Friday, July 26, 2013

The Centaur

The letter dates from Aug. 25th1926 and was signed by Mrs. Smith of Smith and Co., a bakery in Leicester, UK.

The letter reads:

Dear Sir,

Going down Nedham St, yesterday, I noticed a poster advertising your noted Sandeman Port Wine. To say the least of it I was thoroughly disgusted with the picture. The ‘supposed’ man’s expression is absolutely diabolical and lustful. The woman’s pitiful and pleading. Is the woman to climb up the devils back (excuse the expression) for a glass of wine? As a business woman & one who likes a glass of Sandemans in reason I very much object to it, especially as my friends – both male & female – are commenting on the advert and not to its credit.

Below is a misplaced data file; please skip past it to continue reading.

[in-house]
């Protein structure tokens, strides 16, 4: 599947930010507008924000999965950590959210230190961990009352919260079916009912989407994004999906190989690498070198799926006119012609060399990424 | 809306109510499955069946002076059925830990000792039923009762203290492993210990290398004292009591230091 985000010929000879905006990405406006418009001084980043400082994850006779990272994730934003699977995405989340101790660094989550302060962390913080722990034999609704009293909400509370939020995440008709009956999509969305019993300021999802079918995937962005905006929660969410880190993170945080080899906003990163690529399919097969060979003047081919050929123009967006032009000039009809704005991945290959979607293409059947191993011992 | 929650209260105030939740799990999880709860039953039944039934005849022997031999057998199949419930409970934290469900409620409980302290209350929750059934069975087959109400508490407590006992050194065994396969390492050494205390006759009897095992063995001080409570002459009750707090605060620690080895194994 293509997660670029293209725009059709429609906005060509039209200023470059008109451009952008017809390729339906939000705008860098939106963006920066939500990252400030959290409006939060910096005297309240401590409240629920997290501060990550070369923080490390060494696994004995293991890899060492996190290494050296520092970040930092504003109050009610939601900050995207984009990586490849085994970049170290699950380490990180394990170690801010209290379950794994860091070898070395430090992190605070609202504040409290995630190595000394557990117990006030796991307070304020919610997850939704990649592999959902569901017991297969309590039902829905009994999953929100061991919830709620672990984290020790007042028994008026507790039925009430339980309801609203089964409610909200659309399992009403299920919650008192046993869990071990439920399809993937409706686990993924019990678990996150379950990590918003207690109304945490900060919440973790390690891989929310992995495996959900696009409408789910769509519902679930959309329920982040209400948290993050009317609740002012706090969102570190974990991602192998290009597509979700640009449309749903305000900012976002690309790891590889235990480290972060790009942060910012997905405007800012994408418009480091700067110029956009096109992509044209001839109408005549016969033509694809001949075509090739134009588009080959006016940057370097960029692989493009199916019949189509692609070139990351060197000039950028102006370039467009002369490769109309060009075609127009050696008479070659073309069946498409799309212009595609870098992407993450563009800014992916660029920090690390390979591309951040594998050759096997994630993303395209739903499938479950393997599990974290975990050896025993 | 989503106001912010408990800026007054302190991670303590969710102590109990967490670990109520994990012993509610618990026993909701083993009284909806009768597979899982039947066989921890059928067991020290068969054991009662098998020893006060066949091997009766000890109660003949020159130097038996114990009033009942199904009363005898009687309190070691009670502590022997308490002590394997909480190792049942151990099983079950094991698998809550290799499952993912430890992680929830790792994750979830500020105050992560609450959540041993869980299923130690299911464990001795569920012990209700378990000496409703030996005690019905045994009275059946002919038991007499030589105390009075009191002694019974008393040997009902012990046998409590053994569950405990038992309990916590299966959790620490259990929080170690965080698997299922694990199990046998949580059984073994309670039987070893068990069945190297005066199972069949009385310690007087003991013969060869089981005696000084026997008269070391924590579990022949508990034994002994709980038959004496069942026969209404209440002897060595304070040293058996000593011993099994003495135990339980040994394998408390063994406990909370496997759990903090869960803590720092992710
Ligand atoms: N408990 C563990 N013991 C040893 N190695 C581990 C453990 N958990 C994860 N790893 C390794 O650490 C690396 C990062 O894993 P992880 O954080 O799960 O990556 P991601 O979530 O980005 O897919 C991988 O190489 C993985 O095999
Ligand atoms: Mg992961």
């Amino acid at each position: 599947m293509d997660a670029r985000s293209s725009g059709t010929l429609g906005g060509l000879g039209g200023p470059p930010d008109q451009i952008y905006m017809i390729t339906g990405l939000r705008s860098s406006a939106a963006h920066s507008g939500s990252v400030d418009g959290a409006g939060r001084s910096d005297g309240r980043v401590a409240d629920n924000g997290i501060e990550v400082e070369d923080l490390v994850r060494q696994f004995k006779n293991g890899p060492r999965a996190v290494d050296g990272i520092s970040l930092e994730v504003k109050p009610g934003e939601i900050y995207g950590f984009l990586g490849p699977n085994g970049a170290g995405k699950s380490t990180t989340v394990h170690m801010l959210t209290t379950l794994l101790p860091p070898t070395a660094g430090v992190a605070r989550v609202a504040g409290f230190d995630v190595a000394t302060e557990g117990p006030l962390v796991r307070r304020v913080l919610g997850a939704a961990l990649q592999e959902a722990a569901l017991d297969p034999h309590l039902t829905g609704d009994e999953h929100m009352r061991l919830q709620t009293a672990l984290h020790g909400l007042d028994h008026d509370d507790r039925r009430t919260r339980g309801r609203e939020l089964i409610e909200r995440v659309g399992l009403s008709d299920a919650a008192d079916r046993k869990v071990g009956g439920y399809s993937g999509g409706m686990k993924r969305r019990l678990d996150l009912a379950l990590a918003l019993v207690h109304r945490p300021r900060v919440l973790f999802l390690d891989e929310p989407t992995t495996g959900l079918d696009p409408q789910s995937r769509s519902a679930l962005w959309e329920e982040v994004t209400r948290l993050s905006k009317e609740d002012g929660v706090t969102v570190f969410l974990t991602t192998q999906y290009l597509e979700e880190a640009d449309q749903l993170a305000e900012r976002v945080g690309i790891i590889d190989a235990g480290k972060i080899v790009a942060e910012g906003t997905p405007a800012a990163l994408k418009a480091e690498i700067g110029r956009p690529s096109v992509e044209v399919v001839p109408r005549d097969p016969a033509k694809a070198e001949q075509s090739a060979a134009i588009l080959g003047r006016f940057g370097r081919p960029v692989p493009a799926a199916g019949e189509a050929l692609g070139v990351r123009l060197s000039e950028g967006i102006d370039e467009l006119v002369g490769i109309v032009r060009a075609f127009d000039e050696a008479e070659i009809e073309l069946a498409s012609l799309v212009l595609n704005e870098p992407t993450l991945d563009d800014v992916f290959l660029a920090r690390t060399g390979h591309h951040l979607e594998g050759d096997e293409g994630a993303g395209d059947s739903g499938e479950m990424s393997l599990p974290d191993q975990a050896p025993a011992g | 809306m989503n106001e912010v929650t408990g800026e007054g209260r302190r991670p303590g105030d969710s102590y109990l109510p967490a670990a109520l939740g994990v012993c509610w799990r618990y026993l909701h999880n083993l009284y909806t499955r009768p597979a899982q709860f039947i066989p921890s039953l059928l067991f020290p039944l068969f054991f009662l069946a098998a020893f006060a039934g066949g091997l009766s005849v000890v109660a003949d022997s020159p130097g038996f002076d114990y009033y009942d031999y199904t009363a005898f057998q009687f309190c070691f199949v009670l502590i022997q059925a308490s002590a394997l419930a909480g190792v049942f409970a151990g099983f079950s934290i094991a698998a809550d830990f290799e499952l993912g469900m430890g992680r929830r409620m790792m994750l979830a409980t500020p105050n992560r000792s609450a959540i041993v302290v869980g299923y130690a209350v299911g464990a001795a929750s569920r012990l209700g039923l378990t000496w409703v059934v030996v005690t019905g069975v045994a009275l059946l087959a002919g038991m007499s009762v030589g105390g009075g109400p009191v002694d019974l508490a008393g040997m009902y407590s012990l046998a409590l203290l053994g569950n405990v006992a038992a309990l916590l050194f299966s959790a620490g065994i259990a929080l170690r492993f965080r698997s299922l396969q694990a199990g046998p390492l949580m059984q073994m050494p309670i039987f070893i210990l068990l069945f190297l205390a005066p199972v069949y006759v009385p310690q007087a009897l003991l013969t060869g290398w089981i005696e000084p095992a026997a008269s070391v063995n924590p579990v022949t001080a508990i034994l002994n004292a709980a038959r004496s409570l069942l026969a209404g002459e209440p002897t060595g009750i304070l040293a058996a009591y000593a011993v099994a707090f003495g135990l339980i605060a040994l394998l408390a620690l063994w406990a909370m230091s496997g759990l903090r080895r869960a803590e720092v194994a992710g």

Faithfully yours,

L.K. Smith

On receipt of the above letter, Mr. Hugh Ponsonby (the Export Manager in Sandeman’s London Office) felt inspired and wrote the following limerick:

It seems there’s a lady in Leicester
Who wouldn’t say no if you pressed her
But the trollop who rides
On the wild horse’s sides
Has put her off Port and depressed her

On May 1926, the “Poster and Outdoor Advertising Magazine” wrote:

It is a very characteristic example of d’Ylen fantastic art, and will no doubt win the hearty disapproval of the conservative school in the advertising world.

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